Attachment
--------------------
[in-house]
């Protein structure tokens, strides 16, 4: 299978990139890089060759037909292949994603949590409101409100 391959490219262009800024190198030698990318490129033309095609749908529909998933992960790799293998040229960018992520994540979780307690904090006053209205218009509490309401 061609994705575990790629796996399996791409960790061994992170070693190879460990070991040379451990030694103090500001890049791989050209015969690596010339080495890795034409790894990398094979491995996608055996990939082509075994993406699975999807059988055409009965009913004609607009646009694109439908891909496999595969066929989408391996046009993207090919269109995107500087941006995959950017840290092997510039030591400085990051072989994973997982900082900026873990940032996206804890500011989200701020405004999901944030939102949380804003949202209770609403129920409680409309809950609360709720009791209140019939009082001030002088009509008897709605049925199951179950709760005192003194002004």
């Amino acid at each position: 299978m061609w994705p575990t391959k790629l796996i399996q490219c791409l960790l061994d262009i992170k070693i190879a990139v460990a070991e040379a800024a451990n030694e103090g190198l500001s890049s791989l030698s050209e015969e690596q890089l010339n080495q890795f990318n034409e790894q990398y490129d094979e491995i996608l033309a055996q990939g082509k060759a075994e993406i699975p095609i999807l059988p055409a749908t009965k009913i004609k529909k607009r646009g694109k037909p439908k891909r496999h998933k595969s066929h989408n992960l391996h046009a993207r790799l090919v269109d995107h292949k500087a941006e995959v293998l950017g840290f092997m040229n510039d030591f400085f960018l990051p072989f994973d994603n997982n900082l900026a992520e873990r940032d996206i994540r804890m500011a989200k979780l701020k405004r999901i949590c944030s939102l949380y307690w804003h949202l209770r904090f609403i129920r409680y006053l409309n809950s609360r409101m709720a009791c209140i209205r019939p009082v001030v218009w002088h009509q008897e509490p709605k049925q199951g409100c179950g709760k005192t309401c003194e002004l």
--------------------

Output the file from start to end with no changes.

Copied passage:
[in-house]
């Protein structure tokens, strides 16, 4: 299978990139890089060759037909292949994603949590409101409100 391959490219262009800024190198030698990318490129033309095609749908529909998933992960790799293998040229960018992520994540979780307690904090006053209205218009509490309401 061609994705575990790629796996399996791409960790061994992170070693190879460990070991040379451990030694103090500001890049791989050209015969690596010339080495890795034409790894990398094979491995996608055996990939082509075994993406699975999807059988055409009965009913004609607009646009694109439908891909496999595969066929989408391996046009993207090919269109995107500087941006995959950017840290092997510039030591400085990051072989994973997982900082900026873990940032996206804890500011989200701020405004999901944030939102949380804003949202209770609403129920409680409309809950609360709720009791209140019939009082001030002088009509008897709605049925199951179950709760005192003194002004």
């Amino acid at each position: 299978m061609w994705p575990t391959k790629l796996i399996q490219c791409l960790l061994d262009i992170k070693i190879a990139v460990a070991e040379a800024a451990n030694e103090g190198l500001s890049s791989l030698s050209e015969e690596q890089l010339n080495q890795f990318n034409e790894q990398y490129d094979e491995i996608l033309a055996q990939g082509k060759a075994e993406i699975p095609i999807l059988p055409a749908t009965k009913i004609k529909k607009r646009g694109k037909p439908k891909r496999h998933k595969s066929h989408n992960l391996h046009a993207r790799l090919v269109d995107h292949k500087a941006e995959v293998l950017g840290f092997m040229n510039d030591f400085f960018l990051p072989f994973d994603n997982n900082l900026a992520e873990r940032d996206i994540r804890m500011a989200k979780l701020k405004r999901i949590c944030s939102l949380y307690w804003h949202l209770r904090f609403i129920r409680y006053l409309n809950s609360r409101m709720a009791c209140i209205r019939p009082v001030v218009w002088h009509q008897e509490p709605k049925q199951g409100c179950g709760k005192t309401c003194e002004l």